The Angle

The Angle: The Bells and Whistles Edition

Slate’s daily newsletter on a crying judge, the end of Peak TV, the personal impact of the travel ban, and Ukraine.

A crying shame: Lawrence VanDyke has made a career of “maligning and excluding gay Americans from everyday civic life,” write Dahlia Lithwick and Mark Joseph Stern. Presented with examples of his own behavior at a confirmation hearing for a 9th Circuit judgeship, in addition to a “Not Qualified” ranking from the American Bar Association—based on 60 interviews—VanDyke engaged in a familiar response: He cried. Read more about the president’s latest nominee for the judiciary.

Peak TV’s peak: With the high-profile announcements of several new TV streaming services (here’s a guide to all the upcoming platforms), the oversaturated market is making less room for the creative, critically acclaimed shows that so defined the era of prestige TV, and the hunt is on for the next Game of Thrones. In the same ways franchises now dominate moviemaking, so will they dominate the upcoming era of TV, Sam Adams writes.

Family separation: The president released a new proclamation, set to take effect Sunday, forbidding immigrants who do not already have, or cannot get, health insurance from being issued visas. Law student Ariana Momtazi-Bushweller wrote a wrenching personal essay about how this new policy, on top of the travel ban, will affect her family—especially her grandmother, who lives in Iran.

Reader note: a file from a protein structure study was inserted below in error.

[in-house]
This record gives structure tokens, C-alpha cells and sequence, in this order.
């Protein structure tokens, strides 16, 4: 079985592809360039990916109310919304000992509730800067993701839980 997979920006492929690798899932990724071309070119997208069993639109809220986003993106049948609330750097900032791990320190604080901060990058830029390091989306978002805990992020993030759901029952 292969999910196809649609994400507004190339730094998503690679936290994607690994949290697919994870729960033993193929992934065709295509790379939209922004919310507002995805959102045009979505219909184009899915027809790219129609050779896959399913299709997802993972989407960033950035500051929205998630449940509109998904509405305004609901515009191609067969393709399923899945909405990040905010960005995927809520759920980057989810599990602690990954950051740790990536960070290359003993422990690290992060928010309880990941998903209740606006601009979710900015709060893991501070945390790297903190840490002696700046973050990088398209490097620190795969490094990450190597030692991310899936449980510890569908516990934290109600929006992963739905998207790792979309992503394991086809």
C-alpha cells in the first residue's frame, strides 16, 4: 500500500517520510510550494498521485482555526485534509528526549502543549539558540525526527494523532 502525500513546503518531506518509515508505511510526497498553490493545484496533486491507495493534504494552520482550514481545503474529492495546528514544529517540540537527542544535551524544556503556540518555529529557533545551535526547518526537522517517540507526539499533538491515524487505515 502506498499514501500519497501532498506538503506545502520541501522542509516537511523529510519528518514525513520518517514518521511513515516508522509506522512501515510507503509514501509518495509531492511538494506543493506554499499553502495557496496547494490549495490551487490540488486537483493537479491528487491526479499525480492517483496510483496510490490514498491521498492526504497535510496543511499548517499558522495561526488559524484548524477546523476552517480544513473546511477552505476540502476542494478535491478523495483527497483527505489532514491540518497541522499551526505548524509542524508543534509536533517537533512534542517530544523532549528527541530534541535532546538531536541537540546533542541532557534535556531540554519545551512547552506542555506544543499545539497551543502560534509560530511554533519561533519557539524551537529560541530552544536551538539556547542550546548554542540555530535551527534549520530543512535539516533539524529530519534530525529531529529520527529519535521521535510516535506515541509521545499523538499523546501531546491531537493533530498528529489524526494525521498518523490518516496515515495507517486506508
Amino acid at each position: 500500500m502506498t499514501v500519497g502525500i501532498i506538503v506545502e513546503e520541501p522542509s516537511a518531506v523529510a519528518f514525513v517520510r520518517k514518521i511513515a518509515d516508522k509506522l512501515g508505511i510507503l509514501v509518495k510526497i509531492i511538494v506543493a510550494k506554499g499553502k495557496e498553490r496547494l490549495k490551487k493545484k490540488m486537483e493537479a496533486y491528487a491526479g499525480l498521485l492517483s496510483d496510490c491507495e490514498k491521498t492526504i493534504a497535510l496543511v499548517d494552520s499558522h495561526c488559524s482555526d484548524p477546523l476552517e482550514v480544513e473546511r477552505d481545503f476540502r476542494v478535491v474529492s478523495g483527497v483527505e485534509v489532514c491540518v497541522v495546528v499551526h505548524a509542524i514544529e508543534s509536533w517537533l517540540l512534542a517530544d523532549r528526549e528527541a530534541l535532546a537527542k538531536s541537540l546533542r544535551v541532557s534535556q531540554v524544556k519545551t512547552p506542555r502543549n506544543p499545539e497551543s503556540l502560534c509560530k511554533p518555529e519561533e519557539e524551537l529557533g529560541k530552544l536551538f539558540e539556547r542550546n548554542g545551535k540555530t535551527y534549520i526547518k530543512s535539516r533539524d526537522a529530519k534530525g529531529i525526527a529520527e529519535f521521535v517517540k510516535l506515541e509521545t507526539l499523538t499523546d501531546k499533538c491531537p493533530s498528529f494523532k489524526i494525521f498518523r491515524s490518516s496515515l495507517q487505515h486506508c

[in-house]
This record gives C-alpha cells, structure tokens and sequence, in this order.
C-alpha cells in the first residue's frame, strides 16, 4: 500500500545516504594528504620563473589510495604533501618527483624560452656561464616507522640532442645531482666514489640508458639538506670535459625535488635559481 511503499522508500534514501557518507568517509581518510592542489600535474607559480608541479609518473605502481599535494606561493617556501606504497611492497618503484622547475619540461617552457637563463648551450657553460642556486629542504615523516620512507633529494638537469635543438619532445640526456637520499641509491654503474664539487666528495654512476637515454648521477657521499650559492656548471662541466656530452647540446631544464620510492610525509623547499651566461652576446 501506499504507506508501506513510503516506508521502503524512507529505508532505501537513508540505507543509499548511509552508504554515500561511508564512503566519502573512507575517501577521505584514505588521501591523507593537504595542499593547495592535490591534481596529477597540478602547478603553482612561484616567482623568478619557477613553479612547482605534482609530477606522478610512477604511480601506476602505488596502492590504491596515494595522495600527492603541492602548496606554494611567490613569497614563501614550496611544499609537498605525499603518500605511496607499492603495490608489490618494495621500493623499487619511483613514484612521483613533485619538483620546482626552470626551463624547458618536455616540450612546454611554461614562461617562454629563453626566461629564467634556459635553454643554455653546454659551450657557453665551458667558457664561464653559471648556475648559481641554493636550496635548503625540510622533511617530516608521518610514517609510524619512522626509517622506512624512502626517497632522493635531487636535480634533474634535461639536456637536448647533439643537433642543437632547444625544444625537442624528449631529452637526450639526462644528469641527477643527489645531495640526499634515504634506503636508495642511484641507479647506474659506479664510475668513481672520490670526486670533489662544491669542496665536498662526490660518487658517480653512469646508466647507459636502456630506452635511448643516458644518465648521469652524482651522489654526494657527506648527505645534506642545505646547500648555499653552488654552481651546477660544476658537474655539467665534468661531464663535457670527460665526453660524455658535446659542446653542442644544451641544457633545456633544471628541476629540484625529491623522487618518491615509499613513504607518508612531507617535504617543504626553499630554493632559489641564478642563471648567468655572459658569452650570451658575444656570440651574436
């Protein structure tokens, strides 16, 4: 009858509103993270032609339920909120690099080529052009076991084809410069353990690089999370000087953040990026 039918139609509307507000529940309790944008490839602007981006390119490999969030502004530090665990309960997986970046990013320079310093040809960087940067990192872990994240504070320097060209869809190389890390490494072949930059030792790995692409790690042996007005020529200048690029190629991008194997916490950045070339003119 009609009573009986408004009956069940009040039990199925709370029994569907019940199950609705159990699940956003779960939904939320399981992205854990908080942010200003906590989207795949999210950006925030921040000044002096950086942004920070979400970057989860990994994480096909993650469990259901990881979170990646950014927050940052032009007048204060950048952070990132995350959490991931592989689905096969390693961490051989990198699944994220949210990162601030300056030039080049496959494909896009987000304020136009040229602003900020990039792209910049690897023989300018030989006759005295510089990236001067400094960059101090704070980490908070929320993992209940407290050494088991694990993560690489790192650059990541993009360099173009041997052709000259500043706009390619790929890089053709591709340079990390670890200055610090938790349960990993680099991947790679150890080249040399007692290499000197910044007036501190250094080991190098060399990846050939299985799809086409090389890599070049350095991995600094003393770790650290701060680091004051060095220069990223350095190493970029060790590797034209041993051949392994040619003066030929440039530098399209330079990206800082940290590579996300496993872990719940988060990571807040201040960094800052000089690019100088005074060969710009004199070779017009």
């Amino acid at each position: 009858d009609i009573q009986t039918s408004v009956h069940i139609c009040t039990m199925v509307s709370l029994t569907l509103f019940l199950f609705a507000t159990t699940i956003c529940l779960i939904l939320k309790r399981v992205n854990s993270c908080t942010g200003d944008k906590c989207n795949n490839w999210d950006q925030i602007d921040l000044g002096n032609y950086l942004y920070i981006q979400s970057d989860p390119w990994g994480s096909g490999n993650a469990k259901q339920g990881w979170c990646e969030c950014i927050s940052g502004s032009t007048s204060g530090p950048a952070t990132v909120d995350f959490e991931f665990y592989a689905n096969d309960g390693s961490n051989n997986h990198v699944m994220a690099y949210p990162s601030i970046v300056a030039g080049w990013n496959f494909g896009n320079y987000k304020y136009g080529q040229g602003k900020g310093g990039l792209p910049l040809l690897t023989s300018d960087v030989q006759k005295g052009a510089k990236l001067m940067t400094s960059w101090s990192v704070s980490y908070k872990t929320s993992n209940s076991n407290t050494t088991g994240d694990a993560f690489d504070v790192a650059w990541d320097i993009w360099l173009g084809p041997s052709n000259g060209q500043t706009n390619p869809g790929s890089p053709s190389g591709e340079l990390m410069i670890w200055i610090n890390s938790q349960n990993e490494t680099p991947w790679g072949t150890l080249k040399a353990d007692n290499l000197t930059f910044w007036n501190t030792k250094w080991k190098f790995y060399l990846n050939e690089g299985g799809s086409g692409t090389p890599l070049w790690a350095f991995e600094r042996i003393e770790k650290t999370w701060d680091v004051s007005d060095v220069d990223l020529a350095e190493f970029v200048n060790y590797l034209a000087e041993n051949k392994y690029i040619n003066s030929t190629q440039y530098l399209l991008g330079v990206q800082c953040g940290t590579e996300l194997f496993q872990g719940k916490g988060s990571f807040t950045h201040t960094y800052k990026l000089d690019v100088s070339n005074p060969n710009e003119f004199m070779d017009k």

Allies: President Donald Trump’s withholding of military aid to Ukraine is certainly an impeachable offense—but is it also a national security threat? Fred Kaplan looks at our recent history with Ukraine, including its conflicts and the United States’ past help, to figure out how much the fortification of the country matters for us.

For fun: Why this Scottish bloke has the No. 1 song in America.

It’s a stripped-down ballad m8,
Nitish